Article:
• Wilhelmsson H.
      • Oldfors A.
      • Rustin P.
      • Lewandoski M.
      • Barsh G.S.
      • Clayton D.A.
      Mitochondrial transcription factor A is necessary for mtDNA maintenance and embryogenesis in mice.
      ,
      • Miyakawa I.
      • Fumoto S.
      • Kuroiwa T.
      • Sando N.
      Characterization of DNA-binding proteins involved in the assembly of mitochondrial nucleoids in the yeast Saccharomyces cerevisiae.
      ). The yeast ABF2 is a TFAM homolog with similar roles in the yeast mitochondria. Both proteins contain two high-mobility group (HMG) box domains that bind ∼30 bp of DNA while bending the DNA into a U-turn conformation that facilitates DNA packaging (
      • Fisher R.P.
      • Lisowsky T.
      • Parisi M.A.
      • Clayton D.A.
      DNA wrapping and bending by a mitochondrial high mobility group-like transcriptional activator protein.
      ,
      • Ngo H.B.
      • Kaiser J.T.
      • Chan D.C.
      The mitochondrial transcription and packaging factor Tfam imposes a U-turn on mitochondrial DNA.
      ,
      • Rubio-Cosials A.
      • Sidow J.F.
      • Jiménez-Menéndez N.
      • Fernández-Millán P.
      • Montoya J.
      • Jacobs H.T.
      • Coll M.
      • Bernadó P.
      • Solá M.
      Human mitochondrial transcription factor A induces a U-turn structure in the light strand promoter.
      ,
      • Chakraborty A.
      • Lyonnais S.
      • Battistini F.
      • Hospital A.
      • Medici G.
      • Prohens R.
      • Orozco M.
      • Vilardell J.
      • Solá M.
      DNA structure directs positioning of the mitochondrial genome packaging protein Abf2p.
      ). Additionally, cross-strand binding of TFAM is observed and likely necessary for nucleoid formation (
      • Kukat C.
      • Davies K.M.
      • Wurm C.A.
      • Spåhr H.
      • Bonekamp N.A.
      • Kühl I.
      • Joos F.
      • Polosa P.L.
      • Park C.B.
      • Posse V.
      • Falkenberg M.
      • Jakobs S.
      • Kühlbrandt W.
      • Larsson N.G.
      Cross-strand binding of TFAM to a single mtDNA molecule forms the mitochondrial nucleoid.
      ). Unlike ABF2, which is needed only for the packaging and maintenance of y-mtDNA, TFAM has an additional role in transcription initiation (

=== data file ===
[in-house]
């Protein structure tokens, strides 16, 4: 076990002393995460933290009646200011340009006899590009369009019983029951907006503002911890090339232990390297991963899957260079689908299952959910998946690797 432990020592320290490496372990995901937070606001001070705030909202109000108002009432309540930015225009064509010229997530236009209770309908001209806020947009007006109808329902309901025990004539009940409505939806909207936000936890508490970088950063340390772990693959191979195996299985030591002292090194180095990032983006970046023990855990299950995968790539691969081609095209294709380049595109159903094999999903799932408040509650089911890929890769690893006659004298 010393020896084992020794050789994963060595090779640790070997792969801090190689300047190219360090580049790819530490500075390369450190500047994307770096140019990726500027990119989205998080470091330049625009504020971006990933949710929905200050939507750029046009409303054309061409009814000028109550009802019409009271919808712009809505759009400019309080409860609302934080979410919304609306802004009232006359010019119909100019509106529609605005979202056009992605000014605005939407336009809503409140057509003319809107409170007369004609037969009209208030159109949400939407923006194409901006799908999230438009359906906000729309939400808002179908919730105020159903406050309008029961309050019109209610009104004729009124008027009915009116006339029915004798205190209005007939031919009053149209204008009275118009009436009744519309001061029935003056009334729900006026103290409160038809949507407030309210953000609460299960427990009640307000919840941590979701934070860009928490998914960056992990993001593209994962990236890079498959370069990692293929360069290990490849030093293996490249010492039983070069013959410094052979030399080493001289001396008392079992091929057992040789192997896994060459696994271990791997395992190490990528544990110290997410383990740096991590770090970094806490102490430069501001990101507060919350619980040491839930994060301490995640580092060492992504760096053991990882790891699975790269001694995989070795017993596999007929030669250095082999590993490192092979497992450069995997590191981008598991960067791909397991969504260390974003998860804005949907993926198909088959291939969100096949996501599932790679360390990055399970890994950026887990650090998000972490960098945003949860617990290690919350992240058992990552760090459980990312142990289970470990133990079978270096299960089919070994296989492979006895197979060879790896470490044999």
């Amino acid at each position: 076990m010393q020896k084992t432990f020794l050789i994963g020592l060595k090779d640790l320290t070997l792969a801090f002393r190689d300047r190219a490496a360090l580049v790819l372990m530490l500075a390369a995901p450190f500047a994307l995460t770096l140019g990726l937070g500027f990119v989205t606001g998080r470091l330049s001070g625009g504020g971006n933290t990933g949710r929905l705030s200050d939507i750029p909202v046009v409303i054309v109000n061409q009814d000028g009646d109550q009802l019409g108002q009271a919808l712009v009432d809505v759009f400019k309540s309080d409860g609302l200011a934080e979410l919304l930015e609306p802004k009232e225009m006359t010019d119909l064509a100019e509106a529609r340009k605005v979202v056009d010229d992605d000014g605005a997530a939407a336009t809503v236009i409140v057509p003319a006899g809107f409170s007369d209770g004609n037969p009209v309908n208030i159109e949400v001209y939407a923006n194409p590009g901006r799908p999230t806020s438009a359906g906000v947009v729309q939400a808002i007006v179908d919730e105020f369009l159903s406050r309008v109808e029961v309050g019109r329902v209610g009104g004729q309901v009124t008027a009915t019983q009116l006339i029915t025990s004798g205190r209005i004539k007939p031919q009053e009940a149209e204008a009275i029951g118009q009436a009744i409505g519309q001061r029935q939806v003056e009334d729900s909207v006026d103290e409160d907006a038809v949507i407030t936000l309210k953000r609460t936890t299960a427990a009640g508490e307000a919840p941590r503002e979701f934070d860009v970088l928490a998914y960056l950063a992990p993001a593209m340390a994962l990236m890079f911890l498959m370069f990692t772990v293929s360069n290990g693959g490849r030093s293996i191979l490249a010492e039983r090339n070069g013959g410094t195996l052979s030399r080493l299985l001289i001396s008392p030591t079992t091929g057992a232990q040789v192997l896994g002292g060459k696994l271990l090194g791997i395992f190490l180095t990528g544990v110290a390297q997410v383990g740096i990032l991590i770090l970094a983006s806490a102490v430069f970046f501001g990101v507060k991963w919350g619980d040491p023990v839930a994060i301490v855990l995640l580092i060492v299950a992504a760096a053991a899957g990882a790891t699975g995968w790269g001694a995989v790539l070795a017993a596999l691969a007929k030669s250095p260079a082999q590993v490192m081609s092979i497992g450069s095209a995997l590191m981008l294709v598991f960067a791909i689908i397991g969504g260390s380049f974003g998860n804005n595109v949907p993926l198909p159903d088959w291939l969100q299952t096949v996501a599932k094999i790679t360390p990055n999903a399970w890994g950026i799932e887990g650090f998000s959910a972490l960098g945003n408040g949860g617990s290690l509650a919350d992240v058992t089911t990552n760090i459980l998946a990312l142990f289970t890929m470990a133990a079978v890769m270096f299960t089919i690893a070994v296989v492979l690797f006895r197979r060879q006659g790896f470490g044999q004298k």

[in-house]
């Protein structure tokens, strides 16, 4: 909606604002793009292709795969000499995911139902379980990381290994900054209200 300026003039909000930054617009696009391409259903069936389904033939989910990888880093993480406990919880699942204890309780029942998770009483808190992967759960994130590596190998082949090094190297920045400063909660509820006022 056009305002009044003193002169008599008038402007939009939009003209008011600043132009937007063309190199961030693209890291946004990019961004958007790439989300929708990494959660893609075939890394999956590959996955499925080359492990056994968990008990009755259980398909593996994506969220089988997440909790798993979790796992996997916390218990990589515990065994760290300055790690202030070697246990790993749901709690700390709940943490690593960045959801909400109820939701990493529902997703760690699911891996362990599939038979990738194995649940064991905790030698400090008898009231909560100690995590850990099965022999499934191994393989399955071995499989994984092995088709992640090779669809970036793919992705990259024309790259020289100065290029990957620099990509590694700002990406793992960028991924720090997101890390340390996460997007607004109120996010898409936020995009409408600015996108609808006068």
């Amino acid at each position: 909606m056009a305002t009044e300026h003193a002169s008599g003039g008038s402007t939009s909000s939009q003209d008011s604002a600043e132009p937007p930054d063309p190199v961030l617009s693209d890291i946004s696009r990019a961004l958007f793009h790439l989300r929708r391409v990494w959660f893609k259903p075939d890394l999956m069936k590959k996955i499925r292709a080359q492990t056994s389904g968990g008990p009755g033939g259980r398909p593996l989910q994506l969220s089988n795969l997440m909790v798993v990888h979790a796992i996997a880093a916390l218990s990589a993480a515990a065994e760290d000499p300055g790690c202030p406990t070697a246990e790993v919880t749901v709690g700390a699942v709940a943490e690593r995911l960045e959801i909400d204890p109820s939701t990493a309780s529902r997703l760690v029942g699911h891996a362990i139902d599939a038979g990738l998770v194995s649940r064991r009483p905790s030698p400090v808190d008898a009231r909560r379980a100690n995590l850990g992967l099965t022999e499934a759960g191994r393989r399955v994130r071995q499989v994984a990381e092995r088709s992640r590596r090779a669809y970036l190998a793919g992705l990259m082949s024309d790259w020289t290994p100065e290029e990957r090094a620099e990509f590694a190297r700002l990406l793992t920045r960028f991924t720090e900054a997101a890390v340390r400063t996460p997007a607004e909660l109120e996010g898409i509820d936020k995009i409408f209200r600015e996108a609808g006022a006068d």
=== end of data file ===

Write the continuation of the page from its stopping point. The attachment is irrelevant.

• Fisher R.P.
      • Clayton D.A.
      A transcription factor required for promoter recognition by human mitochondrial RNA polymerase: accurate initiation at the heavy- and light-strand promoters dissected and reconstituted in vitro.
      ). TFAM contains a characteristic C-terminal tail, which is missing in ABF2, which enables TFAM to moonlight as a transcription factor (
      • Fisher R.P.
      • Clayton D.A.
      A transcription factor required for promoter recognition by human mitochondrial RNA polymerase: accurate initiation at the heavy- and light-strand promoters dissected and reconstituted in vitro.
      ,
      • Dairaghi D.J.
      • Shadel G.S.
      • Clayton D.A.
      Addition of a 29 residue carboxyl-terminal tail converts a simple HMG box-containing protein into a transcriptional activator.
      ). The C-tail of TFAM is needed for optimal DNA bending (
      • Malarkey C.S.
      • Bestwick M.
      • Kuhlwilm J.E.
      • Shadel G.S.
      • Churchill M.E.
      Transcriptional activation by mitochondrial transcription factor A involves preferential distortion of promoter DNA.
      ), dimer formation (
      • Wong T.S.
      • Rajagopalan S.
      • Freund S.M.
      • Rutherford T.J.
      • Andreeva A.
      • Townsley F.M.
      • Petrovich M.
      • Fersht A.R.
      Biophysical characterizations of human mitochondrial transcription factor A and its binding to tumor suppressor p53.
      ), DNA loop formation (
      • Uchida A.
      • Murugesapillai D.
      • Kastner M.
      • Wang Y.
      • Lodeiro M.F.
      • Prabhakar S.
      • Oliver G.V.
      • Arnold J.J.
      • Maher L.J.
      • Williams M.C.
      • Cameron C.E.
      Unexpected sequences and structures of mtDNA required for efficient transcription from the first heavy-strand promoter.
      ), and interactions with h-mtRNAP (
      • Hillen H.S.
      • Morozov Y.I.
      • Sarfallah A.